Security-related literature on acoustic communication
|Hanspach, M., & Goetz, M. (2014). On covert acoustical mesh networks in air. arXiv preprint arXiv:1406.1213.||Covert channels can be used to circumvent system and network policies by establishing communications that have not been considered in the design of the computing system. We construct a covert channel between different computing systems that utilizes audio modulation/demodulation to exchange data between the computing systems over the air medium. The underlying network stack is based on a communication system that was originally designed for robust underwater communication. We adapt the communication system to implement covert and stealthy communications by utilizing the ultrasonic frequency range. We further demonstrate how the scenario of covert acoustical communication over the air medium can be extended to multi-hop communications and even to wireless mesh networks. A covert acoustical mesh network can be conceived as a meshed botnet or malnet that is accessible via inaudible audio transmissions. Different applications of covert acoustical mesh networks are presented, including the use for remote keylogging over multiple hops. It is shown that the concept of a covert acoustical mesh network renders many conventional security concepts useless, as acoustical communications are usually not considered. Finally, countermeasures against covert acoustical mesh networks are discussed, including the use of lowpass filtering in computing systems and a host-based intrusion detection system for analyzing audio input and output in order to detect any irregularities.||The authors show that acoustic information exchange is a security threat. They build an acoustic bot-net-like network to transfer information over several local devices to some internet connected device. As a protection against exploits via the ultrasonic information they recommend lowpass filtering.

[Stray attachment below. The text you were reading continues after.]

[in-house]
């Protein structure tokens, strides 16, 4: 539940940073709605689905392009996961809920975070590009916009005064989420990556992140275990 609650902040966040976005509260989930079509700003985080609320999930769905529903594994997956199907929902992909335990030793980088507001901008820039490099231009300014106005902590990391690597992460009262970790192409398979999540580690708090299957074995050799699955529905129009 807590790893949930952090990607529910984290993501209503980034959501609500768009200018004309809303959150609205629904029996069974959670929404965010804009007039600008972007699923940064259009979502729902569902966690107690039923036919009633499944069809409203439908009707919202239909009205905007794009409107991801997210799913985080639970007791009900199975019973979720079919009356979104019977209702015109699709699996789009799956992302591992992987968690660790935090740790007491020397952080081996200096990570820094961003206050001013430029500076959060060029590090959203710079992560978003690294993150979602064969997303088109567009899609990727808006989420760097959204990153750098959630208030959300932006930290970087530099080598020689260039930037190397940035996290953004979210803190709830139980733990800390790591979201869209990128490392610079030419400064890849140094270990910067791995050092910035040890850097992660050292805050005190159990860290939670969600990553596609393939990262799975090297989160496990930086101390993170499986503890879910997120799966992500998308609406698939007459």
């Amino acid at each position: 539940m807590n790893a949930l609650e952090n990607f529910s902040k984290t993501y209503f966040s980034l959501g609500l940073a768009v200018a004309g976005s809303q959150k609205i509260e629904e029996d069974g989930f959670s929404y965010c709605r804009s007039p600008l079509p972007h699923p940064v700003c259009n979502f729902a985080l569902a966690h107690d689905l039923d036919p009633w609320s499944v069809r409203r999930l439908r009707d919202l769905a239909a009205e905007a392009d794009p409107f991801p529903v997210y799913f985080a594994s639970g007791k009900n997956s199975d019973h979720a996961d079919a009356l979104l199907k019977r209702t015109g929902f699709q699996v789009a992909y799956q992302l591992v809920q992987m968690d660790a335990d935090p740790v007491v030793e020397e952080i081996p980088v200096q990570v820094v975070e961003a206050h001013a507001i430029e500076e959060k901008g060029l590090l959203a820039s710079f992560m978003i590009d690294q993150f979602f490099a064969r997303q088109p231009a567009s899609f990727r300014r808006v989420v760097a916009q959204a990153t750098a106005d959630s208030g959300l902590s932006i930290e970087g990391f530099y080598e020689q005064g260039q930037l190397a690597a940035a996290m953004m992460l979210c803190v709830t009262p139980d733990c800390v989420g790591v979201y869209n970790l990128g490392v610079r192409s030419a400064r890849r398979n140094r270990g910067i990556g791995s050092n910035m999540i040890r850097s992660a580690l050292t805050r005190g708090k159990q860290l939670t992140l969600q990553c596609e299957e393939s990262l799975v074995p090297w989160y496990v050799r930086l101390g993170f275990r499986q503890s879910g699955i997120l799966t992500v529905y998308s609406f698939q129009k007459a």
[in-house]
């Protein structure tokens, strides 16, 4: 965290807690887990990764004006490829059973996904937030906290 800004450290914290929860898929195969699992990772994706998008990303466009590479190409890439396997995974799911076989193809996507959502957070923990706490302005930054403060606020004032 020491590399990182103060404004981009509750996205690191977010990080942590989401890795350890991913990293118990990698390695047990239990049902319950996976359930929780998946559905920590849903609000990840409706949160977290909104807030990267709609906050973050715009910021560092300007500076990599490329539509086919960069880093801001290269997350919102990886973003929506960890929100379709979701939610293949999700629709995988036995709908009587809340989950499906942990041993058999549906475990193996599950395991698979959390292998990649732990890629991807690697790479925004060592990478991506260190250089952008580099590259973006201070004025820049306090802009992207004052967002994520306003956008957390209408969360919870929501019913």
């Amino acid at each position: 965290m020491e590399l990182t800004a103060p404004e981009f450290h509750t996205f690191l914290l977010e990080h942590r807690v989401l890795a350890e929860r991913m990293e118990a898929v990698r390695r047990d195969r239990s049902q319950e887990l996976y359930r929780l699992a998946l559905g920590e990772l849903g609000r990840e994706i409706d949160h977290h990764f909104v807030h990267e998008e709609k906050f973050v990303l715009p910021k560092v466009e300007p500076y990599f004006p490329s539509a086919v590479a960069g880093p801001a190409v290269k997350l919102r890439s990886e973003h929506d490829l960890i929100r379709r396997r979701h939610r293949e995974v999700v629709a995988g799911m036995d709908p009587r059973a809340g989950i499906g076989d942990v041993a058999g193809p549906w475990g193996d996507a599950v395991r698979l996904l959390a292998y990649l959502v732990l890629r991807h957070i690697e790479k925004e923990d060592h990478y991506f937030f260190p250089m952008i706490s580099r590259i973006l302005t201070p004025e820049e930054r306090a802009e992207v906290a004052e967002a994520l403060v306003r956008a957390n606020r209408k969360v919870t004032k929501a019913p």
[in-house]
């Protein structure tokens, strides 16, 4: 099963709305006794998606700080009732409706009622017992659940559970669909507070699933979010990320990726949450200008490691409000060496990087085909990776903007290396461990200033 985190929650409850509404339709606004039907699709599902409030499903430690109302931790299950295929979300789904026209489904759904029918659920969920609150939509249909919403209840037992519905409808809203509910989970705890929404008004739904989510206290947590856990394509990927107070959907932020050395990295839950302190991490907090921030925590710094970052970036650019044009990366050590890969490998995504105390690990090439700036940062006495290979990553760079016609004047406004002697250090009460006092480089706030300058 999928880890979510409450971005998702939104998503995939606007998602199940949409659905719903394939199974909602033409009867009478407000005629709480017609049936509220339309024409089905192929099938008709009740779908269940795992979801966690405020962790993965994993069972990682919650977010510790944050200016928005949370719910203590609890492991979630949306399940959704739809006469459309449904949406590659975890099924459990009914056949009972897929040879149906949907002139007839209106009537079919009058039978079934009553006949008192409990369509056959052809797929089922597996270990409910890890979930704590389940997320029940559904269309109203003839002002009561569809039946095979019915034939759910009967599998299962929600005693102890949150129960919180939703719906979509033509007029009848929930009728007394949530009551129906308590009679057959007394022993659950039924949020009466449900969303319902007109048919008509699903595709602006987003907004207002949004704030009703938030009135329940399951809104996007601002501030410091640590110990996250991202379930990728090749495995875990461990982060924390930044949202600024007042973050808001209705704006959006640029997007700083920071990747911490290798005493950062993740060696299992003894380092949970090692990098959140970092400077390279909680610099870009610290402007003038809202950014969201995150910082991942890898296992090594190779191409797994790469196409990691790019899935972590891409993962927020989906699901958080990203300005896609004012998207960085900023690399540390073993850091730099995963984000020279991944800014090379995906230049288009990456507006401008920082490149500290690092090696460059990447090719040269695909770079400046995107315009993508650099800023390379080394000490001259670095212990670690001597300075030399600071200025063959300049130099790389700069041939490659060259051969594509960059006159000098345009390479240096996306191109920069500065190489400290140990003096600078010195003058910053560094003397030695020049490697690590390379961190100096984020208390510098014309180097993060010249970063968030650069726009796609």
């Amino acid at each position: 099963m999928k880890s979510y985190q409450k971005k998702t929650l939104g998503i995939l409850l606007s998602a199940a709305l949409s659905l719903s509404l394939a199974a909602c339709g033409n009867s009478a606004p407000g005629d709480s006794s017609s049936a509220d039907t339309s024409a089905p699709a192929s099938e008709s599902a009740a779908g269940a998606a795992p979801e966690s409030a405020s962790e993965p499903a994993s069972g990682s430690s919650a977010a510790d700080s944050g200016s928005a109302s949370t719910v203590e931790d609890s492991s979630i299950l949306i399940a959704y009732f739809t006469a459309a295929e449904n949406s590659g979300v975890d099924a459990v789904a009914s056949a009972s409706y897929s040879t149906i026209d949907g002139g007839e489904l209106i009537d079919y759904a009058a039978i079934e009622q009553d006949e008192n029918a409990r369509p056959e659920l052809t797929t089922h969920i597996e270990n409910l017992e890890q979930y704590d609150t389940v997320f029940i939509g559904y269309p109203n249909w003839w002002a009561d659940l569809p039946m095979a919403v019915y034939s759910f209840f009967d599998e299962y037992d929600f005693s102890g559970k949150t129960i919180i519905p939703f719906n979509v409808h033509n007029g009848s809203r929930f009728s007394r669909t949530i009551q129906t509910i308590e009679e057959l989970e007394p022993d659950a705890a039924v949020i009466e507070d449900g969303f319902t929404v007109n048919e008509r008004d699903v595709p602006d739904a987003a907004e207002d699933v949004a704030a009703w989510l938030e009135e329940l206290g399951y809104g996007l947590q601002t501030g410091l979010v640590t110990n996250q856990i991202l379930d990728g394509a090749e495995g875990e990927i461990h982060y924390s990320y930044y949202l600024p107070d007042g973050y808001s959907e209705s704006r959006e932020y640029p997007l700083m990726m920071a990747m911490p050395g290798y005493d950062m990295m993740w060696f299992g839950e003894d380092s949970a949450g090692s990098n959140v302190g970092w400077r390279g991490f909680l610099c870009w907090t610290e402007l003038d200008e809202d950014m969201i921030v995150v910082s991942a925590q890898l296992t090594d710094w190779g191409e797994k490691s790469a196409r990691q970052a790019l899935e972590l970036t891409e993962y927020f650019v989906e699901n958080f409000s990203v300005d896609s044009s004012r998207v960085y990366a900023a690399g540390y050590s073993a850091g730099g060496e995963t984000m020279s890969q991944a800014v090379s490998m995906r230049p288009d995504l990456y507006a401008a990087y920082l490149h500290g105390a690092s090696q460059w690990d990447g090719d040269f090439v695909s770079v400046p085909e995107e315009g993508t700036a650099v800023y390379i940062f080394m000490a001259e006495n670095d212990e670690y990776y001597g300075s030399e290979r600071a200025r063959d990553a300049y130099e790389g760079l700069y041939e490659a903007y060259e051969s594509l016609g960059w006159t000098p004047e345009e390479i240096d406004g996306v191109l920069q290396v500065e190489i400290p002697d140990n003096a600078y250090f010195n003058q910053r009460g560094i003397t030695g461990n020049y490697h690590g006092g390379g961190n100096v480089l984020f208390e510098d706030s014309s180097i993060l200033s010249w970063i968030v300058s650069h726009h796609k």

They state: „A more advanced approach might be to implement an audio intrusion detection system (IDS) as an operating system guard that does not only filter along predefined settings but supports methods for detection of modulated audio signals and handling input and output based on the signal characteristics.” This is what the SoniControl Project is trying to realize!
|Carrara, B., & Adams, C. (2016). Out-of-Band Covert Channels—A Survey. ACM Computing Surveys (CSUR), 49(2), 23.|| A novel class of covert channel, out-of-band covert channels, is presented by extending Simmons’
prisoners’ problem . This new class of covert channel is established by surveying the existing covert channel, device- pairing, and side-channel research. Terminology as well as a taxonomy for out-of-band covert channels is also given. Additionally, a more comprehensive adversarial model based on a knowledgeable passive adversary and a capable active adversary is proposed in place of the current adversarial model, which relies on an oblivious passive adversary. Last, general protection mechanisms are presented, and an argument for a general measure of “covertness” to effectively compare covert channels is given.
| A broad high-quality survey of covert signals in general (audio, light, vibration, magnetic, RF, temperature). Good survey of related work on ultrasound communication and using ultrasound as a covert signal. They further present a taxonomy of covert channels
Concerning detection of modulated signals they state: "Carrara and Adams [2015b] that wideband techniques can be employed by a passive device to easily detect “covert” signals by checking the spectrum for abnormally high peaks of energy in areas of the spectrum where the energy is typically lower (e.g., in the ultrasonic spectrum)."
And further: Other defence mechanisms that should be further explored include wideband and narrowband jamming, depending on the modulation scheme used by the covertly communicating partners [Proakis 2008].